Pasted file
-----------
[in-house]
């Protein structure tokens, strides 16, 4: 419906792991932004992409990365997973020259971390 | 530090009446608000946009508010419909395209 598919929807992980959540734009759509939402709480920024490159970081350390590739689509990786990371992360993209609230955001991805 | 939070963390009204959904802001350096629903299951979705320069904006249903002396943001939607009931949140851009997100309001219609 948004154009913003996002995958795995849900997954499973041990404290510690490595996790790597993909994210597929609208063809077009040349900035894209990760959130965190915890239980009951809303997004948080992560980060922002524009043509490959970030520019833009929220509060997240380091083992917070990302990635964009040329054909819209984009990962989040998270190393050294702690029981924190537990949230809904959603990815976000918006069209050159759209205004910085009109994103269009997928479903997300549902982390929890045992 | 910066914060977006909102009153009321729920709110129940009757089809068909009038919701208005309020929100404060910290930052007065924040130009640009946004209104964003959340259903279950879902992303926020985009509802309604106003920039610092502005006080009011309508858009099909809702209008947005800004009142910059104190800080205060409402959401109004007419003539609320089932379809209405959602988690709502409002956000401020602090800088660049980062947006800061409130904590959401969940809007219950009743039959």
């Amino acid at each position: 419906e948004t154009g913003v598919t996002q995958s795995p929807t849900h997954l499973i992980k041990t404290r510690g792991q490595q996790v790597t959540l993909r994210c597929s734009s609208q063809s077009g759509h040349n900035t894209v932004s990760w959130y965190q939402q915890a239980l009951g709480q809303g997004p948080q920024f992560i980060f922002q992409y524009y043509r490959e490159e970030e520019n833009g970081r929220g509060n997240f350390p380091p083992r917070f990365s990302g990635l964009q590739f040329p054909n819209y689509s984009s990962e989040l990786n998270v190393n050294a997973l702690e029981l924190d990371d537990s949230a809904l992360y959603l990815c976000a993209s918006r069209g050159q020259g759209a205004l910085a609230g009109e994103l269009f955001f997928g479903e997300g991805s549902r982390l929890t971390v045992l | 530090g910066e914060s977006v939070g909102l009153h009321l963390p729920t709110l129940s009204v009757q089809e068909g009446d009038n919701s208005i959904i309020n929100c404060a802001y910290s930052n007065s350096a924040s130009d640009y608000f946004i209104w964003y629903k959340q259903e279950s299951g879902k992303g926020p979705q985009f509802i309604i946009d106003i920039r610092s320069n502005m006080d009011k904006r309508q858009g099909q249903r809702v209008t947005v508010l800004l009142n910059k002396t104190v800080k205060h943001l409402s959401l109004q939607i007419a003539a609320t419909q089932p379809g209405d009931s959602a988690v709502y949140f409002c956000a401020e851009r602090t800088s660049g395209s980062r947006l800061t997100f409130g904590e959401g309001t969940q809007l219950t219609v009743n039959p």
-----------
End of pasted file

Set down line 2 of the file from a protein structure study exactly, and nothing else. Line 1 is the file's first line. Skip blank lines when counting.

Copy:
């Protein structure tokens, strides 16, 4: 419906792991932004992409990365997973020259971390 | 530090009446608000946009508010419909395209 598919929807992980959540734009759509939402709480920024490159970081350390590739689509990786990371992360993209609230955001991805 | 939070963390009204959904802001350096629903299951979705320069904006249903002396943001939607009931949140851009997100309001219609 948004154009913003996002995958795995849900997954499973041990404290510690490595996790790597993909994210597929609208063809077009040349900035894209990760959130965190915890239980009951809303997004948080992560980060922002524009043509490959970030520019833009929220509060997240380091083992917070990302990635964009040329054909819209984009990962989040998270190393050294702690029981924190537990949230809904959603990815976000918006069209050159759209205004910085009109994103269009997928479903997300549902982390929890045992 | 910066914060977006909102009153009321729920709110129940009757089809068909009038919701208005309020929100404060910290930052007065924040130009640009946004209104964003959340259903279950879902992303926020985009509802309604106003920039610092502005006080009011309508858009099909809702209008947005800004009142910059104190800080205060409402959401109004007419003539609320089932379809209405959602988690709502409002956000401020602090800088660049980062947006800061409130904590959401969940809007219950009743039959």